The ratchet wheel mechanism may also have attached thereto a pointer and scale means 25 which will indicate the position of adjustment wheel 13 at any given time, thereby permitting one to observe the position of the adjustment wheel and utilize hand wheel 24 to skip one or more cycles.
In operation, a frame such as frame 4, having suspended therefrom wicks 3, is pushed from the main track onto conveyor section 8. Dipping arm 7 is then lowered to dip wicks 3 in the molten stearin in container 1. Dipping arm 7 is then raised, frame 4 is shoved otf conveyor section 8 onto the main conveyor track and the next successive dipping frame is shoved onto conveyor section 8. In the meantime, feeding lever 22 has been pivoted by striking stop 26 and has turned ratchet 18 one segment. When ratchet 18 turns one segment, adjustment wheel 13 moves an incremental distance along its segment having the shortest radius. Dipping arm 7 is then lowered to dip the second set of Wicks on the second dipping frame the same depth as the first. This operation is repeated for all dipping frames on the main track and, in the mean time, ratchet wheel 18 has made one complete revolution and adjustment wheel 13 has travelled the distance of one of its segments. Subsequently, the same type operation is repeated for the first dipping frame, the ratchet wheel 18 begins its second cycle of rotation and hook 17 is operating against the second segment or the segment having the next larger radius. Obviously, after each succeding dipping frame has been dipped during the second cycle of operation, the wicks will have been dipped to a slightly shallower depth than on the first cycle, the ratchet wheel will have made its second complete revolution and adjustment wheel 13 will have moved'a peripheral distance equal to the length of its second segment. This operation is then repeated for a number of cycles equal to the number of frames being dipped and equal to the number of segments on adjustment wheel 13. After completing the last cycle on the last segment or the segment having the largest radius, the candle dipping for all frames will have been completed and the tops or wick ends of the candles will be gradually tapered, thus requiring no further shaping or hand treatment.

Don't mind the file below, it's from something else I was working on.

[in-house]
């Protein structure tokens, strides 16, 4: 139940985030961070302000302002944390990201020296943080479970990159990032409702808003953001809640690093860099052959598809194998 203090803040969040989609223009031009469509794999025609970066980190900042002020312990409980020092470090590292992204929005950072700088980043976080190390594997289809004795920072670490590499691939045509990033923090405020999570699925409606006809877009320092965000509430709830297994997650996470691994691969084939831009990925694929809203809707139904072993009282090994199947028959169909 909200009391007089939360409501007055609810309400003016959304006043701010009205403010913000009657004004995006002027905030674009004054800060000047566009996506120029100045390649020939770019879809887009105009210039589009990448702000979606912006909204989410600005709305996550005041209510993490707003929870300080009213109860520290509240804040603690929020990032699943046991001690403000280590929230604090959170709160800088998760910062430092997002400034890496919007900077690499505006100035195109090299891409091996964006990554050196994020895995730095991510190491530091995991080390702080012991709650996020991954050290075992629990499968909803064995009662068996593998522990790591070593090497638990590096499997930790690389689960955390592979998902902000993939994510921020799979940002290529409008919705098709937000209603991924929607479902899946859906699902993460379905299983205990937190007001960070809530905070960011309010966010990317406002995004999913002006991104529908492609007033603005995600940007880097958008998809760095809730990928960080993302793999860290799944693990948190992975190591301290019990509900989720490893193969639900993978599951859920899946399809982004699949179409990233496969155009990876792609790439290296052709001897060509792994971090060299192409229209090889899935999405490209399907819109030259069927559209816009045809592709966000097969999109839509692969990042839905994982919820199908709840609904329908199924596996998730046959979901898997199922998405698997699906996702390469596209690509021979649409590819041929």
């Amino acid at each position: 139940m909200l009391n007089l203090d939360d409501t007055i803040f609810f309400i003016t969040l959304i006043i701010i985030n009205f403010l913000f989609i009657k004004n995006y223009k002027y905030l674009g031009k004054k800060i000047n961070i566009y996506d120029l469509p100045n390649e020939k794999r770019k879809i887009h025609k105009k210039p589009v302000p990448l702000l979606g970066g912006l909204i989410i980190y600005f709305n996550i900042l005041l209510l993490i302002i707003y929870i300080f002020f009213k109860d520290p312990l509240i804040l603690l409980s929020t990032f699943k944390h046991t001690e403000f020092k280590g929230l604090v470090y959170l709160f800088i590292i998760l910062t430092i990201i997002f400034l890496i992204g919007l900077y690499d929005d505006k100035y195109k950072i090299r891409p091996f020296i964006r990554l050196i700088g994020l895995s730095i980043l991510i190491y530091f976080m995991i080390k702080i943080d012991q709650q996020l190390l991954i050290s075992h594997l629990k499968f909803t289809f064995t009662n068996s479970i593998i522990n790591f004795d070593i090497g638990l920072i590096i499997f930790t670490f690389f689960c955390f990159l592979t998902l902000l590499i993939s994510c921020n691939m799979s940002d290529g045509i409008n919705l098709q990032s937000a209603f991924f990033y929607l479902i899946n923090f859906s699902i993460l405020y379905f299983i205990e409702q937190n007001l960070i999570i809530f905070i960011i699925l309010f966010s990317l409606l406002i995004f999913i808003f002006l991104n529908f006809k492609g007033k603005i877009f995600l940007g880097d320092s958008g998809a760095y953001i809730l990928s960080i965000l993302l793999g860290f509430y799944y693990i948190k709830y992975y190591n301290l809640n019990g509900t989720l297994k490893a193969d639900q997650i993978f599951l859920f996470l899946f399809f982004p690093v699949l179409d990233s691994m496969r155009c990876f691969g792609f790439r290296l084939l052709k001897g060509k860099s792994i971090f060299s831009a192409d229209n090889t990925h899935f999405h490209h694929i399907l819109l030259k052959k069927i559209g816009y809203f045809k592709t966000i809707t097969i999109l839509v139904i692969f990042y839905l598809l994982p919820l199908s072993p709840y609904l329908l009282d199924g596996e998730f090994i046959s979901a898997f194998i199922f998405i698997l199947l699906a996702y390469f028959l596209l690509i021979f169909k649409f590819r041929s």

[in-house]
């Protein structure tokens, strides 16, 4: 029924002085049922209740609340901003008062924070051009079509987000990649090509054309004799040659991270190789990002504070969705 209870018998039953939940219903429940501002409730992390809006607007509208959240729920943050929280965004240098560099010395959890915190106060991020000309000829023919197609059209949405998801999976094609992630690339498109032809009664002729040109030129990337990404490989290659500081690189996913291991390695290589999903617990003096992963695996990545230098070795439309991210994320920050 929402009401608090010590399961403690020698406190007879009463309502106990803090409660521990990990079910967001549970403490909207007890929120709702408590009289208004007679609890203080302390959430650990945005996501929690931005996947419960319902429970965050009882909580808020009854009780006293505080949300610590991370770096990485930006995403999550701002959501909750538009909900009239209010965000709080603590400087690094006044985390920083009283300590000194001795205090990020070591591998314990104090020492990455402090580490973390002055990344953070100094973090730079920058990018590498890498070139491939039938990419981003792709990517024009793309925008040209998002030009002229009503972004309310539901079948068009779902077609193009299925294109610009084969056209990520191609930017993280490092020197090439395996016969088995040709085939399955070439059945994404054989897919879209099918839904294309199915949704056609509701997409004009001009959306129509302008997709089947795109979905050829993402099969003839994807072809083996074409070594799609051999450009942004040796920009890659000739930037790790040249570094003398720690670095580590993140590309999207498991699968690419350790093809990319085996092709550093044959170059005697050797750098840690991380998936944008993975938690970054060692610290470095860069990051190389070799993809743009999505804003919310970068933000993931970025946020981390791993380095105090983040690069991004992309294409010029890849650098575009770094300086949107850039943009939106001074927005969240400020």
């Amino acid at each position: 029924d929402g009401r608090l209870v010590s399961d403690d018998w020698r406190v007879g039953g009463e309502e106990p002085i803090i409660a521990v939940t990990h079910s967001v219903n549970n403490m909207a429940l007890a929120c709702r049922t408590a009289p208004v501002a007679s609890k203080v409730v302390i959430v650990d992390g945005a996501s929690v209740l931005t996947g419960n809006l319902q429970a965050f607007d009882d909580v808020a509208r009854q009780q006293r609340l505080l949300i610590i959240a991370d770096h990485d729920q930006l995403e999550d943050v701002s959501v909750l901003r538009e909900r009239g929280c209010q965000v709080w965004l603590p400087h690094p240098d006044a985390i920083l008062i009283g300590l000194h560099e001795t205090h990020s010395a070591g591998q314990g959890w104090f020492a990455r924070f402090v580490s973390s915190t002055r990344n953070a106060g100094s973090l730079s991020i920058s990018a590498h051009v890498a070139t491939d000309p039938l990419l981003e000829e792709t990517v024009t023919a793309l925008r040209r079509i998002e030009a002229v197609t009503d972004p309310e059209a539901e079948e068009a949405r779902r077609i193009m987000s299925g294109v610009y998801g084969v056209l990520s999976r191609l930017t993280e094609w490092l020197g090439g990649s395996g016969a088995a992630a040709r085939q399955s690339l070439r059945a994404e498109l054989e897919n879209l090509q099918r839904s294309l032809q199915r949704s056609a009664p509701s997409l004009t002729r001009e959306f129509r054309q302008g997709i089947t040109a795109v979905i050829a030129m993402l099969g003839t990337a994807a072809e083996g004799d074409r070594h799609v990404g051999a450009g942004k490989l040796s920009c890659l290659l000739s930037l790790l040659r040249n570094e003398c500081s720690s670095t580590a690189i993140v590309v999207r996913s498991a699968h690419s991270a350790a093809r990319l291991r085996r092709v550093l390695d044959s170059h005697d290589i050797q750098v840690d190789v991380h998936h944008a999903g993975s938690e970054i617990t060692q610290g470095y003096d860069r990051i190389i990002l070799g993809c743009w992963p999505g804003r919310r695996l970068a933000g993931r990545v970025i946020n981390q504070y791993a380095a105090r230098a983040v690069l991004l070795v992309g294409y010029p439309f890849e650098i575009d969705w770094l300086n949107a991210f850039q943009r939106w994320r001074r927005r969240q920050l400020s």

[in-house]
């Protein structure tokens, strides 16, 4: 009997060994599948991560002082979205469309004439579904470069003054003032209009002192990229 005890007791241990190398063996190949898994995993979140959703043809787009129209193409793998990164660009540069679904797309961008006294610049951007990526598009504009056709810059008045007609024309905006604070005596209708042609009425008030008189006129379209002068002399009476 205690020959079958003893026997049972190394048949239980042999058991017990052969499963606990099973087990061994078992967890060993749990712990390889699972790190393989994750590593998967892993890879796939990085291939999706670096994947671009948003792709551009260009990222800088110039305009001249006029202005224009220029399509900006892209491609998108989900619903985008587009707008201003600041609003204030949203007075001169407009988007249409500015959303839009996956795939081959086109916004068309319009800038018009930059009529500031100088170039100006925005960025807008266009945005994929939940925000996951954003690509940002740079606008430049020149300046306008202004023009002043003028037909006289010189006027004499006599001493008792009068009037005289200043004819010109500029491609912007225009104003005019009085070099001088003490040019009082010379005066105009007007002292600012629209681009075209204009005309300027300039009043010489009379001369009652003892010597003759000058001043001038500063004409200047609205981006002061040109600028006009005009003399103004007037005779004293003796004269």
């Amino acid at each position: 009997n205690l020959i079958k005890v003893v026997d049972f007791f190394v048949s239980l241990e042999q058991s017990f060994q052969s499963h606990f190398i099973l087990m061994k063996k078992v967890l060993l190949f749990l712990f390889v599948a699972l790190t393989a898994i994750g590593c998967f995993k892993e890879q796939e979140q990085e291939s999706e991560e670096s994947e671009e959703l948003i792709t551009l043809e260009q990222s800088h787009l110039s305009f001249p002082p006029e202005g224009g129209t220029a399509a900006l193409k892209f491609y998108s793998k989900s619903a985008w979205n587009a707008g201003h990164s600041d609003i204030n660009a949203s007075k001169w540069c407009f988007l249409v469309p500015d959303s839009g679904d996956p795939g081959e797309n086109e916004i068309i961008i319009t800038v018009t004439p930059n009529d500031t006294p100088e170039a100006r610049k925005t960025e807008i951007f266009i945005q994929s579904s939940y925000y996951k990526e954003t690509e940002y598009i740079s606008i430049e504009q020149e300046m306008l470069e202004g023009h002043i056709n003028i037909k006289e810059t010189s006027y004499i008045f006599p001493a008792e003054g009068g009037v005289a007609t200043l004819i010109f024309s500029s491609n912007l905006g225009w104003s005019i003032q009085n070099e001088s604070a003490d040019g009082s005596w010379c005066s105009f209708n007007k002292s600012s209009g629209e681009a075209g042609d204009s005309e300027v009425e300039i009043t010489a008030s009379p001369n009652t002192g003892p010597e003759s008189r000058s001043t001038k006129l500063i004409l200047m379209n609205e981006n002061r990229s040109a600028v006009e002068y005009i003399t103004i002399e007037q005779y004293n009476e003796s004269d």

Obviously, the above-described procedure could be reversed to start with the segment of wheel 13 which dips the wicks to the greatest depth. It is also obvious from the above that the cyclic operation previously described can be varied. For example, movement of ratchet 18 one segment can be made to move adjustment wheel 13 one segment. In this instance, a single frame can be dipped to successively shallower or greater depths before placing another frame on dipping arm 7. Then, the next frame can be placed on arm 7 and its complete dipping operation performed without removing the frame from arm 7. Such a variation is, of course, simply a matter of choice.
It is likewise obvious that adjustment wheel 13 can be made in various other shapes, either in steps, as shown, or as a Wheel of continuously diminishing radius or of undulating radius. For example, wheel 13 may have two or more segments of the same radius and thus produce a candle with a stepped upper end, rather than one of gradually diminishing diameter. Accordingly, wheel 13 is preferably removable so that wheels of dilferent size and configuration can be substituted.